Michelle McHale launches Manitoba NDP leadership bid
WINNIPEG — The first candidate for the Manitoba NDP leadership says members have told her the party has strayed from its principles and needs to refocus.
Michelle McHale launched her leadership bid Friday by promising to unify a party that has been divided since 2014, when former premier Greg Selinger survived an internal party revolt.
McHale told about 50 supporters she has been listening to party members who want an end to the division and a renewed focus on social justice and other core principles.
McHale admits she has a steep learning curve, having never held elected office and only being a NDP member for about a year.
The NDP will select a new leader in September, and legislature member Wab Kinew has said he is putting together a team for a leadership bid.
McHale has not received any high-profile endorsements so far, and University of Manitoba political studies professor Royce Koop said her outsider status means she will have a very tough time winning.
“She has a tough, tough road ahead,” Koop said.
“The NDP, more than the Liberals or Conservatives, attach a great deal of importance to experience and service.”
McHale, a former mental health services co-ordinator, gained national prominence last year when she organized a Pride parade in Manitoba’s so-called Bible Belt. She also fought for same-sex education in schools in the area, and recently became a staff representative at the United Food and Commercial Workers union.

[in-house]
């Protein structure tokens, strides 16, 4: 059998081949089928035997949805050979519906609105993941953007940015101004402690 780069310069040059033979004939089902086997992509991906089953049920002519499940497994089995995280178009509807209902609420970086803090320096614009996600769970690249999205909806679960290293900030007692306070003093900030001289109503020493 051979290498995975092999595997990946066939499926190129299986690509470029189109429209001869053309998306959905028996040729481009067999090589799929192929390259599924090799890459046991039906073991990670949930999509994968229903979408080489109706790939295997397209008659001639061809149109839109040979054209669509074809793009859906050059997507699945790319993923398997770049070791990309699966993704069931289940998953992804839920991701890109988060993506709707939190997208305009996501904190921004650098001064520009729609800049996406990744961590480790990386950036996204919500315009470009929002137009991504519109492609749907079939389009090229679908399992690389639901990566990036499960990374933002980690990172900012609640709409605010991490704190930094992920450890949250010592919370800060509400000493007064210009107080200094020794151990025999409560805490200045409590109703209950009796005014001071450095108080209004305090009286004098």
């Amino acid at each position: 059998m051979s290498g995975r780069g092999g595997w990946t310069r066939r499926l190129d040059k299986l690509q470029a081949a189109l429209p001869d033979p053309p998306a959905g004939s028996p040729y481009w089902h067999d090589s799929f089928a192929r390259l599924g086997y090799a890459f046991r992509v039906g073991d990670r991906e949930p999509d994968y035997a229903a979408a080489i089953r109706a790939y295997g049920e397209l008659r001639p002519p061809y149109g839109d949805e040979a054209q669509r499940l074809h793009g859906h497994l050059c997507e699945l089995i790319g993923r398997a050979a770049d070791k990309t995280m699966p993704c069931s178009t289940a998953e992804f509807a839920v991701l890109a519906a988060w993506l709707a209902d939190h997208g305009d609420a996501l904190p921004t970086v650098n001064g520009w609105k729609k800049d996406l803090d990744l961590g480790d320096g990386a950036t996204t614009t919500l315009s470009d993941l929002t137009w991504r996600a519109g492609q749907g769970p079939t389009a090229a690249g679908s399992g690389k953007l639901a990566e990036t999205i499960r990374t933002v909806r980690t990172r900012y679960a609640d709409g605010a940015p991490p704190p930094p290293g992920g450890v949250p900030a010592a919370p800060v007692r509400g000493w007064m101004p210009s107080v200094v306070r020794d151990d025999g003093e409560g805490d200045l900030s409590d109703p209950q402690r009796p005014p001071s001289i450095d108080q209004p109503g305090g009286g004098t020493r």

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“Over the past eight weeks, I’ve had the opportunity and privilege to speak with current and former NDP members about what they need from their next leader,” McHale told her supporters.
“So many shared angrily, and with profound sadness, that you can no longer see yourself and your own guiding principles reflected back to you in this party. And almost all of you have shared that the party that you once knew, loved and believed in is unrecognizable to you now.”
The NDP lost last April’s election after 17 years in power and has struggled to raise money and retain supporters.
The party also lost two of its 14 legislature seats in recent months. Kevin Chief resigned to take a job in the private sector, and Mohinder Saran was ousted from caucus after being accused of sexually harassing a subordinate — an accusation Saran has denied.
McHale said she can help unify the party as someone not involved in the turmoil of recent years.
She also said her recent arrival on the political scene is a hurdle that can be overcome.
“Maybe I don’t know what I don’t know about what’s in store. That’s entirely possible. But I have some really great people around me that are educating me as I go.”
© 2017 The Canadian Press